gold sol test - ترجمة إلى العربية
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gold sol test - ترجمة إلى العربية

SOL-20; Sol-PC; Sol-10; Sol (computer); Sol computer
  • As supplied, the [[Altair 8800]] could only be programmed via front-panel switches and lights. A cost-effective terminal was lacking.
  • Two PM-5204, two PM-2708, one Golemics, and one Micro Complex dual personality modules for Sol-20
  • Sol-20 motherboard. Note the expansion chassis in the center, and the Personality Module ROM cartridge on the extreme right.
  • Typing a [[BASIC]] program into the Sol-20
  • A Sol-20 with monitor
  • A Sol-20 with the rear cover removed.

gold sol test      
‎ اخْتِبارُ حُلاَلَةِ الذَّهَبِ‎
golden yellow         
  • California poppy]]
  • Metallic]] by nature.
  • [[Monarch butterfly]] on [[goldenrod]] flower
  • The Queen's bedchamber in the [[Versailles Palace]].
Gold (colour); Golden (color); Golden poppy (color); Gold color; Colour gold; Goldtones; Goldtone; Golden brown (colour); Golden-brown; Goldenbrown; Golden browns; Golden-browns; Goldenbrowns; Golden yellow; Gold-yellow; Gold tone; Vegas Gold; Cal Poly Pomona gold; CPP gold; Cal Poly gold; UCLA Gold; Sunglow; Golden brown (color); Golden brown color; Golden brown colour; California Gold (color); MU Gold (color); MU Gold; Gold colour; Metallic gold; Gold (metallic); Gold (metallic gold); Golden (colour); Satin sheen gold; FFD700; Antique gold; Metallic yellow
أصفر ذهبى
gold brick         
  • Gold prices (US$ per troy ounce), in nominal US$ and inflation adjusted US$ from 1914 onward
  • The world's largest gold bar at the [[Toi Gold Museum]].
  • A minted bar (left) and a cast bar (right)
Gold bullion; Gold Bar; Gold brick; Gold bricks; Gold ingot; Gold bars
شىء زائف


·noun A rosy flush in the sky seen after sunset.



The Sol-20 was the first fully assembled microcomputer with a built-in keyboard and television output, what would later be known as a home computer. The design was a combination of an Intel 8080-based motherboard, a VDM-1 graphics card, the 3P+S I/O card to drive a keyboard, and circuitry to connect to a cassette deck for program storage. Additional expansion was available via five S-100 bus slots inside the machine. It also included swappable ROMs, the manufacturer called them 'personality modules', containing a rudimentary operating system.

The design was originally suggested by Les Solomon, the editor of Popular Electronics. He asked Bob Marsh of Processor Technology if he could design a smart terminal for use with the Altair 8800. Lee Felsenstein, who shared a garage working space with Marsh, had previously designed such a terminal but never built it. Reconsidering the design using modern electronics, they agreed the best solution was to build a complete computer with a terminal program in ROM. Felsenstein suggested the name "Sol" because they were including "the wisdom of Solomon" in the box.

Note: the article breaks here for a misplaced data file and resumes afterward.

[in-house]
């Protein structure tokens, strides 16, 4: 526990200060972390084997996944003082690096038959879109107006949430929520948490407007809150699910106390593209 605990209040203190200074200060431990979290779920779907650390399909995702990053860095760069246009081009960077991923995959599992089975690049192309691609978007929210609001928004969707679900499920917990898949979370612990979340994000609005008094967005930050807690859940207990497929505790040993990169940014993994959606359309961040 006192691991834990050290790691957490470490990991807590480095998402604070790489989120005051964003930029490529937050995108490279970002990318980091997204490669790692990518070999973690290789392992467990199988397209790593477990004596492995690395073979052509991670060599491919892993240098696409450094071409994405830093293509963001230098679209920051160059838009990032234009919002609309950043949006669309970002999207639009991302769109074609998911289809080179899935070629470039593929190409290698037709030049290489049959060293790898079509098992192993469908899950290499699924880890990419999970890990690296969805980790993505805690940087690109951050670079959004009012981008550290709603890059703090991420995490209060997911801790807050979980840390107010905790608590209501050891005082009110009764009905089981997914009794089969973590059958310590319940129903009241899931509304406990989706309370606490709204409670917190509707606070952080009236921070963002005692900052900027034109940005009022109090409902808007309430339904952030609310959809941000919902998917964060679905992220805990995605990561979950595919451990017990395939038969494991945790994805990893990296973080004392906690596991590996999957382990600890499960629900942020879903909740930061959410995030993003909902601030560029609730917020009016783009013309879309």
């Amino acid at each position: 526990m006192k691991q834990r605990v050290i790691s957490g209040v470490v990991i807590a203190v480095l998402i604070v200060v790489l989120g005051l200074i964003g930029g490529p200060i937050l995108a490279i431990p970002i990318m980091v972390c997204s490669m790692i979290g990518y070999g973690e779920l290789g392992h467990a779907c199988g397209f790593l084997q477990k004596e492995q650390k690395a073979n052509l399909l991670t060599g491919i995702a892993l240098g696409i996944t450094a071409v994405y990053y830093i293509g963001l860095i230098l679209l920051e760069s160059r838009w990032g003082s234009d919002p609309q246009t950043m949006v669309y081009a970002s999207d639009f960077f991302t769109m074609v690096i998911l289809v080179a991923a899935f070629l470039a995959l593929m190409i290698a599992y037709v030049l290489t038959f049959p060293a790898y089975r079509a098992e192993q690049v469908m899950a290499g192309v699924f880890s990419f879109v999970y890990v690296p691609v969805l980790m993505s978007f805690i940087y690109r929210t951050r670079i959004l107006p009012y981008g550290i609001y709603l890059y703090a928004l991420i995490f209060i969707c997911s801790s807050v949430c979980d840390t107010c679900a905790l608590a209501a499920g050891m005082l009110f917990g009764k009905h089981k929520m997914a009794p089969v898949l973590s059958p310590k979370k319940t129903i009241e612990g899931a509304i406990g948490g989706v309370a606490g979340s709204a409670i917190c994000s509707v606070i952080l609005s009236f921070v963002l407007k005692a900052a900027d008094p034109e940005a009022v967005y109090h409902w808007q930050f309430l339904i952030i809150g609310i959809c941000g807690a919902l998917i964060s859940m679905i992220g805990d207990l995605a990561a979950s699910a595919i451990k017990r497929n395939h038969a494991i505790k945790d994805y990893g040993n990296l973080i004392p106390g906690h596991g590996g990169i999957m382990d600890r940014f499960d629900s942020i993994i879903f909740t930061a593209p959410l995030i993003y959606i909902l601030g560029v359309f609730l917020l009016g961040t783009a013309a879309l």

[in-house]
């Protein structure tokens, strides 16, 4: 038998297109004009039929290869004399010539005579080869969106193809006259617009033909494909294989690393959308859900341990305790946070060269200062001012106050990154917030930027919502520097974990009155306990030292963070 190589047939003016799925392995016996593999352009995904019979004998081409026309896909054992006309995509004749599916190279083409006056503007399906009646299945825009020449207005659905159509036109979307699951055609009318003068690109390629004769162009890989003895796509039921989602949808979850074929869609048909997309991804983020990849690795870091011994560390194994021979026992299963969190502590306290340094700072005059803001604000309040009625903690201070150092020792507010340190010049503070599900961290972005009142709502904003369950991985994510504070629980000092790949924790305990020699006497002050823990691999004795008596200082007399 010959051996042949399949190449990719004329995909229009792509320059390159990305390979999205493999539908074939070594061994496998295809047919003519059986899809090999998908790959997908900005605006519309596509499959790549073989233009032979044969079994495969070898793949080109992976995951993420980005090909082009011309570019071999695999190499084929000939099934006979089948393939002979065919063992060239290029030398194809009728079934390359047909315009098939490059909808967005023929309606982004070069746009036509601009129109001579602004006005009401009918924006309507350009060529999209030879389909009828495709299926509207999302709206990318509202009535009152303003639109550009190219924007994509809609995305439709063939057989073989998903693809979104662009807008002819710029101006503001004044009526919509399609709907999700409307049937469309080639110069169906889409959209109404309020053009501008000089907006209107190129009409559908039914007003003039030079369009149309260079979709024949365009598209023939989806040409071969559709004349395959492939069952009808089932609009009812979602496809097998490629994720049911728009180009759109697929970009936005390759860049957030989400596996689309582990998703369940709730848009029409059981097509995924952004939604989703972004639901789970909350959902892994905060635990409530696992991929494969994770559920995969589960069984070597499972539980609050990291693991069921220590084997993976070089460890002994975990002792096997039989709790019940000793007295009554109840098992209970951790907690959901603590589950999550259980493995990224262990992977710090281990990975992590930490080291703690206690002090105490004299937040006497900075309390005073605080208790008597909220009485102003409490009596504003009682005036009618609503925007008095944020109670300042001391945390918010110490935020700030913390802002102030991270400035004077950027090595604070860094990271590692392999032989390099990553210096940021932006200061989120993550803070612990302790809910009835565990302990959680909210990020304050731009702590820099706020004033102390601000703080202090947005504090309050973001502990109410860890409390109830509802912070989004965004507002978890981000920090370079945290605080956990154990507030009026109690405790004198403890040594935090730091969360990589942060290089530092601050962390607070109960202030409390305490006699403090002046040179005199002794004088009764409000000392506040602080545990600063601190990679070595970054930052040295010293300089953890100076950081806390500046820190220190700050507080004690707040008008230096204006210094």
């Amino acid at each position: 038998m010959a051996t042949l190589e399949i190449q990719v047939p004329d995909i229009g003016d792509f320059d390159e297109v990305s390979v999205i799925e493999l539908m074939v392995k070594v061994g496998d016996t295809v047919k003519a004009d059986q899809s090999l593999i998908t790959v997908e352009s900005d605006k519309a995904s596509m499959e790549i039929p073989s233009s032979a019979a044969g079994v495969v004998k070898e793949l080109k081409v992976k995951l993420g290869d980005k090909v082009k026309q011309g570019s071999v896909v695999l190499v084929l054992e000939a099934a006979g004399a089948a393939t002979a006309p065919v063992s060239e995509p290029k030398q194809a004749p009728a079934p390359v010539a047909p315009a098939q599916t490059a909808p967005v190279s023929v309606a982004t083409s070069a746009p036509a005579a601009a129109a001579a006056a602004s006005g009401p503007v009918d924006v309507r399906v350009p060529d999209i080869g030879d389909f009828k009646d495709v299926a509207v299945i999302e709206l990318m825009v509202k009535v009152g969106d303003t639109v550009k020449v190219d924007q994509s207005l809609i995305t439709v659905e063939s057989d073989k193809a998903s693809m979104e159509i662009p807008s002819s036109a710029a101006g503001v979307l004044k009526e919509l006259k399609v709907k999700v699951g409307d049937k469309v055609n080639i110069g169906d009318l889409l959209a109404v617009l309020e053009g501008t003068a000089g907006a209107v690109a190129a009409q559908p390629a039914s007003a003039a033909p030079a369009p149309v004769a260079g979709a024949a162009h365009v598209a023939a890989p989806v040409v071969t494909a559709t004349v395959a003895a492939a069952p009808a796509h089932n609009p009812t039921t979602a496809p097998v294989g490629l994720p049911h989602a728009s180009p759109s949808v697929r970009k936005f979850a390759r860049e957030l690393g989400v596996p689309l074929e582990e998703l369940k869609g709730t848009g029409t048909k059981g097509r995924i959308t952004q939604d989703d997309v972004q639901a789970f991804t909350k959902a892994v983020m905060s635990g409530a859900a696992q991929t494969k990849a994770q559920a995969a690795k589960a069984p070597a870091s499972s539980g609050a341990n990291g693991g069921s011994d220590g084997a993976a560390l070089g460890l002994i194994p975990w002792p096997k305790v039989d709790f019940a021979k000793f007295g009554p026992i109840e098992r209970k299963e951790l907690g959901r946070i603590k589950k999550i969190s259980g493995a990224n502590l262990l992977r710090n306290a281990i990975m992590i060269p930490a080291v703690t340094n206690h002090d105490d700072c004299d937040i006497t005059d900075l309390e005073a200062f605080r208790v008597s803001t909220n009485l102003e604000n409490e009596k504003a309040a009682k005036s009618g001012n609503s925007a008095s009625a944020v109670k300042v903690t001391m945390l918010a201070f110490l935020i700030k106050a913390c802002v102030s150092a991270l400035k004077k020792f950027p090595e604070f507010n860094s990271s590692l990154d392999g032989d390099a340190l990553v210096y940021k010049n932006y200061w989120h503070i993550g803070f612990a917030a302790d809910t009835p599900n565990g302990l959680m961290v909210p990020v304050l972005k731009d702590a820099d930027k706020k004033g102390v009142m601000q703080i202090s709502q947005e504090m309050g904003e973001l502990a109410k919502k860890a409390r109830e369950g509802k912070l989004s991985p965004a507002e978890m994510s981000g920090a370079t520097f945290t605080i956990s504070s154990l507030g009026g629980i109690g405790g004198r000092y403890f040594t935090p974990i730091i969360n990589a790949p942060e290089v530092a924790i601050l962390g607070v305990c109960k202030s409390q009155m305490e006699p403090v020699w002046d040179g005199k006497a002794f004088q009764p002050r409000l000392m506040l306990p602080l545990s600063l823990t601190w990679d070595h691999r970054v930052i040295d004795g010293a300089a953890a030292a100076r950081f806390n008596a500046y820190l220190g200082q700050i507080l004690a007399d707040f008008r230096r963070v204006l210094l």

The Sol appeared on the cover of the July 1976 issue of Popular Electronics as a "high-quality intelligent terminal". It was initially offered in three versions; the Sol-PC motherboard in kit form, the Sol-10 without expansion slots, and the Sol-20 with five slots.

A Sol-20 was taken to the Personal Computing Show in Atlantic City in August 1976 where it was a hit, building an order backlog that took a year to fill. Systems began shipping late that year and were dominated by the expandable Sol-20, which sold for $1,495 in its most basic fully-assembled form. The company also offered schematics for the system for free for those interested in building their own.

The Sol-20 remained in production until 1979, by which point about 12,000 machines had been sold. By that time, the "1977 trinity" —the Apple II, Commodore PET and TRS-80— had begun to take over the market, and a series of failed new product introductions drove Processor Technology into bankruptcy. Felsenstein later developed the successful Osborne 1 computer, using much the same underlying design in a portable format.